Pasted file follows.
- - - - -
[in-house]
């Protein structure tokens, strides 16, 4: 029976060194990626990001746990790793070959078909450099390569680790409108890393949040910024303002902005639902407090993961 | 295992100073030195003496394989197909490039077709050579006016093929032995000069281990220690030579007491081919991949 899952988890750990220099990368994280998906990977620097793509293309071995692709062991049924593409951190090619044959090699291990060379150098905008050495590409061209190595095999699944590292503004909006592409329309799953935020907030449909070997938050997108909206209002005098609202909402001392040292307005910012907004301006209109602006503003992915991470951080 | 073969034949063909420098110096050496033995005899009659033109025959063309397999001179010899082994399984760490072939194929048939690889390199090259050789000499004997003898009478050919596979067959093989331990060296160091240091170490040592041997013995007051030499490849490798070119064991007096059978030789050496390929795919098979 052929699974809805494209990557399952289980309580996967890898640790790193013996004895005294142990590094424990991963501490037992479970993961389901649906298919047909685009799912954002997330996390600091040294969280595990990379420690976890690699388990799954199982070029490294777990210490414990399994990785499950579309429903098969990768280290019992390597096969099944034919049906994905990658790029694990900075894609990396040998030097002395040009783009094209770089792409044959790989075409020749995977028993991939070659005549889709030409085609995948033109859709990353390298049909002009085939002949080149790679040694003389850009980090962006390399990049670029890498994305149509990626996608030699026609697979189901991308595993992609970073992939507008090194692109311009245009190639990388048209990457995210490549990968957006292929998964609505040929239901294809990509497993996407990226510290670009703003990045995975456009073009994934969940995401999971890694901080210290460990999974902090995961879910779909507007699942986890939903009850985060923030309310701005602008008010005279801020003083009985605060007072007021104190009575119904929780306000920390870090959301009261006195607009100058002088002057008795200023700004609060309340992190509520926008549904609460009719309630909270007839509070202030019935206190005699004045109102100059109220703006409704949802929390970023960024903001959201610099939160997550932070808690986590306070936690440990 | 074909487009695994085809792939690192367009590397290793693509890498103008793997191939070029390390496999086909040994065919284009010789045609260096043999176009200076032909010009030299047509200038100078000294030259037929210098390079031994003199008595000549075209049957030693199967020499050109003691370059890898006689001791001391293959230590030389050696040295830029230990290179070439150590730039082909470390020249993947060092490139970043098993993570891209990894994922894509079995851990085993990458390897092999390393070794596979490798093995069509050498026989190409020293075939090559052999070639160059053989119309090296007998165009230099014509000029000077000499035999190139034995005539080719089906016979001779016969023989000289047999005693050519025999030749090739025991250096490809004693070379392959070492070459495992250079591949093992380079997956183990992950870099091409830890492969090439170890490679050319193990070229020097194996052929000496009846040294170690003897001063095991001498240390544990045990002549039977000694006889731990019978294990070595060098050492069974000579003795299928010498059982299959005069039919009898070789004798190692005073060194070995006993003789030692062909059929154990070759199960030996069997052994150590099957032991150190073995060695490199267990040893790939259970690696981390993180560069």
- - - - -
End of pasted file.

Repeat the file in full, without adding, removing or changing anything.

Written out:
[in-house]
């Protein structure tokens, strides 16, 4: 029976060194990626990001746990790793070959078909450099390569680790409108890393949040910024303002902005639902407090993961 | 295992100073030195003496394989197909490039077709050579006016093929032995000069281990220690030579007491081919991949 899952988890750990220099990368994280998906990977620097793509293309071995692709062991049924593409951190090619044959090699291990060379150098905008050495590409061209190595095999699944590292503004909006592409329309799953935020907030449909070997938050997108909206209002005098609202909402001392040292307005910012907004301006209109602006503003992915991470951080 | 073969034949063909420098110096050496033995005899009659033109025959063309397999001179010899082994399984760490072939194929048939690889390199090259050789000499004997003898009478050919596979067959093989331990060296160091240091170490040592041997013995007051030499490849490798070119064991007096059978030789050496390929795919098979 052929699974809805494209990557399952289980309580996967890898640790790193013996004895005294142990590094424990991963501490037992479970993961389901649906298919047909685009799912954002997330996390600091040294969280595990990379420690976890690699388990799954199982070029490294777990210490414990399994990785499950579309429903098969990768280290019992390597096969099944034919049906994905990658790029694990900075894609990396040998030097002395040009783009094209770089792409044959790989075409020749995977028993991939070659005549889709030409085609995948033109859709990353390298049909002009085939002949080149790679040694003389850009980090962006390399990049670029890498994305149509990626996608030699026609697979189901991308595993992609970073992939507008090194692109311009245009190639990388048209990457995210490549990968957006292929998964609505040929239901294809990509497993996407990226510290670009703003990045995975456009073009994934969940995401999971890694901080210290460990999974902090995961879910779909507007699942986890939903009850985060923030309310701005602008008010005279801020003083009985605060007072007021104190009575119904929780306000920390870090959301009261006195607009100058002088002057008795200023700004609060309340992190509520926008549904609460009719309630909270007839509070202030019935206190005699004045109102100059109220703006409704949802929390970023960024903001959201610099939160997550932070808690986590306070936690440990 | 074909487009695994085809792939690192367009590397290793693509890498103008793997191939070029390390496999086909040994065919284009010789045609260096043999176009200076032909010009030299047509200038100078000294030259037929210098390079031994003199008595000549075209049957030693199967020499050109003691370059890898006689001791001391293959230590030389050696040295830029230990290179070439150590730039082909470390020249993947060092490139970043098993993570891209990894994922894509079995851990085993990458390897092999390393070794596979490798093995069509050498026989190409020293075939090559052999070639160059053989119309090296007998165009230099014509000029000077000499035999190139034995005539080719089906016979001779016969023989000289047999005693050519025999030749090739025991250096490809004693070379392959070492070459495992250079591949093992380079997956183990992950870099091409830890492969090439170890490679050319193990070229020097194996052929000496009846040294170690003897001063095991001498240390544990045990002549039977000694006889731990019978294990070595060098050492069974000579003795299928010498059982299959005069039919009898070789004798190692005073060194070995006993003789030692062909059929154990070759199960030996069997052994150590099957032991150190073995060695490199267990040893790939259970690696981390993180560069």